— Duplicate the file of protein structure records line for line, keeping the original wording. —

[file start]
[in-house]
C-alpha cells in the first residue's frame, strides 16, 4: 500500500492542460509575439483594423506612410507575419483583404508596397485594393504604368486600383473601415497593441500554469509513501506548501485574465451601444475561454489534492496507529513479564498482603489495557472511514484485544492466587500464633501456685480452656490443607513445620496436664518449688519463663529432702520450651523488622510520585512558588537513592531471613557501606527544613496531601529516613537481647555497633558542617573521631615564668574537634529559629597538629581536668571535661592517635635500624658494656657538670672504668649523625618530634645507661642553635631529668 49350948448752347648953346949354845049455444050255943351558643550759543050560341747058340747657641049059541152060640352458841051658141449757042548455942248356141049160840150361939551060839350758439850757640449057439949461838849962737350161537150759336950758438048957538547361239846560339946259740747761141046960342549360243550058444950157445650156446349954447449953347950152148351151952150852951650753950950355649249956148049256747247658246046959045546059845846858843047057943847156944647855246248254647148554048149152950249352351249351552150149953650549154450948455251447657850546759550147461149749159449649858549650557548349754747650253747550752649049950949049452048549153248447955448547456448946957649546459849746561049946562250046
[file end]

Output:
[in-house]
C-alpha cells in the first residue's frame, strides 16, 4: 500500500492542460509575439483594423506612410507575419483583404508596397485594393504604368486600383473601415497593441500554469509513501506548501485574465451601444475561454489534492496507529513479564498482603489495557472511514484485544492466587500464633501456685480452656490443607513445620496436664518449688519463663529432702520450651523488622510520585512558588537513592531471613557501606527544613496531601529516613537481647555497633558542617573521631615564668574537634529559629597538629581536668571535661592517635635500624658494656657538670672504668649523625618530634645507661642553635631529668 49350948448752347648953346949354845049455444050255943351558643550759543050560341747058340747657641049059541152060640352458841051658141449757042548455942248356141049160840150361939551060839350758439850757640449057439949461838849962737350161537150759336950758438048957538547361239846560339946259740747761141046960342549360243550058444950157445650156446349954447449953347950152148351151952150852951650753950950355649249956148049256747247658246046959045546059845846858843047057943847156944647855246248254647148554048149152950249352351249351552150149953650549154450948455251447657850546759550147461149749159449649858549650557548349754747650253747550752649049950949049452048549153248447955448547456448946957649546459849746561049946562250046